Last night I was talking to my boys about concepts that require several words, or even several sentences in English, but are captured succinctly in one word or phrase in other languages. For my sake (and maybe yours too) I urge you to look up Weltschmerz (German) and Mono No Aware (Japanese) if you are not already familiar with them. These are two things than can increase with age, and there are several ways of dealing with it. You can indulge in them, or you can fight them, or you can allow them occasionally, but otherwise try to avoid them. I follow the latter.
There is a concept that has arisen in a few places lately, which is how the language we speak affects our mindsets, our outlook. I've just ordered Through The Language Glass, by Guy Deutscher, and will talk more about it after I've read it, but just to give you an example, in many languages, especially ancient ones, the words for colours are not like ours. We expect to be able to translate the word "blue" quite easily, but it can't always be done. Because we have the word "blue" it affects how we see things, how we define things, and how we relate to things, with regard to their blueness. But as I said, I'll return to that in a couple of weeks.
One of the things that changes with age is speech. We increase our vocabulary, and we may also move in circles that cause us to change our speech patterns. In fact if you meet somebody young who uses a formal style of speech, with lots of long or less common words, you tend to say he's old for he's years, or that he sounds old. He may be teased by his peers. If you meet a older person who has acquired a style normally associated with teenagers, we are often all quite unkind in our judgement, writing them off as trying to sound younger, and suggesting it's not fitting. There are real expectations here.
We connect language with wisdom, in fact. We may doubt whether the "trendy" teacher who apes the slang of his students is quite as able as his colleague who talks very formally, despite them being the same age. And we assume that the young person who uses a lot of street slang is less intelligent. It's a type of prejudice. It may or may not be accurate, that's not the point. We have a concept that a person "sounds stupid" because of the way they talk. It may be unfair, but that's how it is.
Because of this we might encourage young people to "talk better". I certainly do with my kids. I correct spoken grammatical errors without hesitation ("I seen it"), and I'm famous for not allowing the stereotypical Canadian "Eh?" in my house.
I have had success, for the most part. I have managed to convince my kids that sounding intelligent is a beneficial thing, a positive thing, and something to aim for. Either I've brainwashed them, or they agree with me. Doesn't matter. It worked. The prevailing culture in this family includes improving oneself.
Right. Let's go back to how people change with age. We learn as we age. We collect more information, we have more experiences, and we pick up all sorts of ideas that when combined, allow us to improve our thinking skills. Some people do this faster than others, partly because of inherent IQ, and partly because of opportunity. But there's something else as well. Sometimes really intelligent people, raised in a culture that encourages learning, having had at least a reasonable education, and having been around a few decades, discover they have only just learned something that should have been obvious long ago. In fact, they even notice that there are younger people who have always "got it".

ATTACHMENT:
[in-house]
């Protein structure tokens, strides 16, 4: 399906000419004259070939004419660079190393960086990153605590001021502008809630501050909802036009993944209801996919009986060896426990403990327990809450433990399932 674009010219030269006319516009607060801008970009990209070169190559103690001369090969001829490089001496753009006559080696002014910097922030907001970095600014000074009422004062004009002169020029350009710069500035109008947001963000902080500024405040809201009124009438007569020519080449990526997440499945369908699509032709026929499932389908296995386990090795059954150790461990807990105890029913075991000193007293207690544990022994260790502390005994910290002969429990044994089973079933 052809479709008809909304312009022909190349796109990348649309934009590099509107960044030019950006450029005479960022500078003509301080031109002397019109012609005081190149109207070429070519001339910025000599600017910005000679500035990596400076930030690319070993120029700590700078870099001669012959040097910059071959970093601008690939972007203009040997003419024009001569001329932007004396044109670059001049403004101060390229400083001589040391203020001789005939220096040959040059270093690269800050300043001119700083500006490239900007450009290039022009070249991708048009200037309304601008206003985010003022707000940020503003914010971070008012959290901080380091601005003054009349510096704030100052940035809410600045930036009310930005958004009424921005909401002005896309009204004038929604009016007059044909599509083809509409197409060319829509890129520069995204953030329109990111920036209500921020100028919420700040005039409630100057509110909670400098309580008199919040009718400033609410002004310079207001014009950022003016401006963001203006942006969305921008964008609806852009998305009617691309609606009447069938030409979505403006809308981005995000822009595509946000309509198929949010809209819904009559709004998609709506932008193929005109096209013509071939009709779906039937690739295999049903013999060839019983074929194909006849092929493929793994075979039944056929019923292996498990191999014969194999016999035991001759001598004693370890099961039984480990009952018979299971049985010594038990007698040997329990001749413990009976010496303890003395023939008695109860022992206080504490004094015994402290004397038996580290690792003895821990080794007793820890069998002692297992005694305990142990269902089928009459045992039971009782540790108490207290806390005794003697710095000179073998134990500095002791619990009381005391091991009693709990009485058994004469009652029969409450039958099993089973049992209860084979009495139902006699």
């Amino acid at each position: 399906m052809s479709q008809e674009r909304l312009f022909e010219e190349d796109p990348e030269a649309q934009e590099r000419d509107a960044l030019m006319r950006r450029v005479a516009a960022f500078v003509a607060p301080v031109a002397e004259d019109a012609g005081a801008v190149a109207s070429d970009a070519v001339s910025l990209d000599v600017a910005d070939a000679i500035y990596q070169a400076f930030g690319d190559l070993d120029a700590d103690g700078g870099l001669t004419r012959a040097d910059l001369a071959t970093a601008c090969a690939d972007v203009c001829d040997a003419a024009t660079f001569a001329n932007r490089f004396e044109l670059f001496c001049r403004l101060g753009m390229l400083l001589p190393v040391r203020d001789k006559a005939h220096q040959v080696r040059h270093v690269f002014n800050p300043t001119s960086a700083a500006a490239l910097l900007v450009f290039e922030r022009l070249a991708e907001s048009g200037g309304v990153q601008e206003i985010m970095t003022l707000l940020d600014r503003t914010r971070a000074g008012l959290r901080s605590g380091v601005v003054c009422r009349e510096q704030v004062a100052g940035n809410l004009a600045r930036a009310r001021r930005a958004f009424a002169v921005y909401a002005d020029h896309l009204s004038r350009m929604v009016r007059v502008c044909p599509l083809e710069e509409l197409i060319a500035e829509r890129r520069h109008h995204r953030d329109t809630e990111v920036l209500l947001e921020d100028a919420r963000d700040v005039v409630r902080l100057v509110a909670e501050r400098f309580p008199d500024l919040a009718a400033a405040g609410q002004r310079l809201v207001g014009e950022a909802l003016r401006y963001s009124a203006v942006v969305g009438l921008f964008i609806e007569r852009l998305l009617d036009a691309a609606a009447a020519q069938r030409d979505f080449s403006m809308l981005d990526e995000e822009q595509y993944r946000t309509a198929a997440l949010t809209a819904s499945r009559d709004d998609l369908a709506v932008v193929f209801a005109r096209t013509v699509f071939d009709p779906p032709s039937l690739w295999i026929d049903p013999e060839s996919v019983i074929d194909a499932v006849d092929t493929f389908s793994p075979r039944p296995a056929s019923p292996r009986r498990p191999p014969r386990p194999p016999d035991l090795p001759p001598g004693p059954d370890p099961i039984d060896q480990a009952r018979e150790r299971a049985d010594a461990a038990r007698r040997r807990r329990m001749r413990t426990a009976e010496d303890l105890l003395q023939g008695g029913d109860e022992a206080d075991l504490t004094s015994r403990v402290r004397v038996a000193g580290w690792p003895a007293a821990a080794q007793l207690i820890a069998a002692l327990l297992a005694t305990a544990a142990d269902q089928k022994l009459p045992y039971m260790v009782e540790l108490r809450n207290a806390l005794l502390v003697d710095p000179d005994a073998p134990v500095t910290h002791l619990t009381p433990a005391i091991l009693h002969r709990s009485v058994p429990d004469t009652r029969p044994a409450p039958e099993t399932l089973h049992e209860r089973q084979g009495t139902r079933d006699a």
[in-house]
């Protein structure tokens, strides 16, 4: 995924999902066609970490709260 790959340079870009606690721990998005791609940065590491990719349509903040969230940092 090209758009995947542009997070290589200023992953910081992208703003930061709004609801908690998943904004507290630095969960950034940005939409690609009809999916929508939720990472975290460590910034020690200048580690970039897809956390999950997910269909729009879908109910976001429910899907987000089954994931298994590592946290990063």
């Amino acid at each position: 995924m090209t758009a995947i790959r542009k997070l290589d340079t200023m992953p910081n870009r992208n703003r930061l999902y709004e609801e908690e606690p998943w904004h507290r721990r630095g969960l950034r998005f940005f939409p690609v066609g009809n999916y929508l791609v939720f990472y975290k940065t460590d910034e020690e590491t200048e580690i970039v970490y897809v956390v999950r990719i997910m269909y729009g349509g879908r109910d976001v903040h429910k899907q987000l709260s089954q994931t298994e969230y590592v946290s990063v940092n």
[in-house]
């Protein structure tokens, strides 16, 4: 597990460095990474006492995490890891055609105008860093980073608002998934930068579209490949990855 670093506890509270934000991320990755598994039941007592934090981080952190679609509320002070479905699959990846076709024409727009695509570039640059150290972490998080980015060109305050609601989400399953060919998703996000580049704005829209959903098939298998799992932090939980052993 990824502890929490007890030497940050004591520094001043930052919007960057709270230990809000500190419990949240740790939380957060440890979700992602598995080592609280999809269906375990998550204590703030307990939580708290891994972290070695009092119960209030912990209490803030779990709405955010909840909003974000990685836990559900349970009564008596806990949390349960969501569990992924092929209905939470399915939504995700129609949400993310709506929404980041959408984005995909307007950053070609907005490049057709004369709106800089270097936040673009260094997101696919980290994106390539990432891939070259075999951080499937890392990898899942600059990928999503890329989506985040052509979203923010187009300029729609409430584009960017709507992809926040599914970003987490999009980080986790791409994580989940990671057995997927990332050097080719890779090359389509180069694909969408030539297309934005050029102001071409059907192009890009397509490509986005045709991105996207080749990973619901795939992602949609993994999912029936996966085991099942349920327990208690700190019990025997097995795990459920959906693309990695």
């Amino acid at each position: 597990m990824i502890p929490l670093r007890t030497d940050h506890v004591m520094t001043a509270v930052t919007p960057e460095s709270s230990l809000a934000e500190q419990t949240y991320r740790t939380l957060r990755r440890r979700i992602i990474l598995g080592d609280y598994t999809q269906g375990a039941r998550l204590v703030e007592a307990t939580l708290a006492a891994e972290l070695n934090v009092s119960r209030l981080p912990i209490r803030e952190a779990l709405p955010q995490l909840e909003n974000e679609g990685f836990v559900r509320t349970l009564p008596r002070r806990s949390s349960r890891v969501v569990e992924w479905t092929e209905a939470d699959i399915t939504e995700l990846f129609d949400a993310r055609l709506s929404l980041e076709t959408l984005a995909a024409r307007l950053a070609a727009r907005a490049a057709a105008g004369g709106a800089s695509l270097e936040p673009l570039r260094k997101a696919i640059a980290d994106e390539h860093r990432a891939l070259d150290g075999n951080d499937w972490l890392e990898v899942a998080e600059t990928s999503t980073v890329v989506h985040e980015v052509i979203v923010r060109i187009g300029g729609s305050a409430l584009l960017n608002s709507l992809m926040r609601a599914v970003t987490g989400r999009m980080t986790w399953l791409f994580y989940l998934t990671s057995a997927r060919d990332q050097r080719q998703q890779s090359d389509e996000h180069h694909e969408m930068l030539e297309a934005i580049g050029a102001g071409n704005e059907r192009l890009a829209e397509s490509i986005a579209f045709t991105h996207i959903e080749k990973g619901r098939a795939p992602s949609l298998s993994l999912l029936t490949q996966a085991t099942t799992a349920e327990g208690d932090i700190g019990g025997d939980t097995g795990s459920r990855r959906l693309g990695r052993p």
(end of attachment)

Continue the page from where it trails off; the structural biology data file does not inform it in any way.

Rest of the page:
Now I'd like you to be honest, and admit this has happened to you. It certainly happens to me. I'm not talking about suddenly understanding Einstein's Special Theory at the age of 42. No, I'm talking about much simpler life skills. I was well into my forties when I figured out what "joy" was for example. Knew the word, obviously, but had never really "got it". Sounds silly? Bet you've got one. Bet you've got dozens.
In fact, I guarantee (and I hope) this continues as long as we live, even if we reach a great age.
There are things that can be taught, but can also be missed, repeatedly, until one day we surprise ourselves by suddenly understanding them. If we admit it, to ourselves or others, we say things like "I can't believe I didn't figure that out before".
In fact, let's briefly go back to Einstein. Although obviously "bright", he was famously not the best student at school (notably better at some things than others). But in later life he came up with many theories, which have made him a household name. When he developed his theories, it was after many years of NOT developing them, if you see what I mean. Some of them were based on the work of others, some took him many years of thought, but then one day he had a breakthrough that allowed him to present a viable theory, which he hadn't had before.
I doubt Einstein felt any sense of "duh, how did I not figure that out before", but we do, don't we? We are really quite hard on ourselves sometimes.
Instead of being embarrassed, keeping this to ourselves, or even covering up for it, we could use this experience as a reminder to be little more tolerant of the young, and we're all younger than somebody.
Yes, this is coming from the person who regularly rails against stupidity. But I define stupidity as something more than simple ignorance. I define it as wilful, deliberate. If you genuinely don't know any better, because of youth, lack of experience, lack of opportunity, or from a cultural disadvantage, that's not stupidity.
I remind myself of this every time I have an embarrassingly late discovery, and hope it makes me a little kinder on those who aren't there yet. It was just a race, and I won.
Here's a gratuitous 1970s song, because bands like this, with esoteric or surreal lyrics that kept sending me to the library, taught me more than all my teachers combined.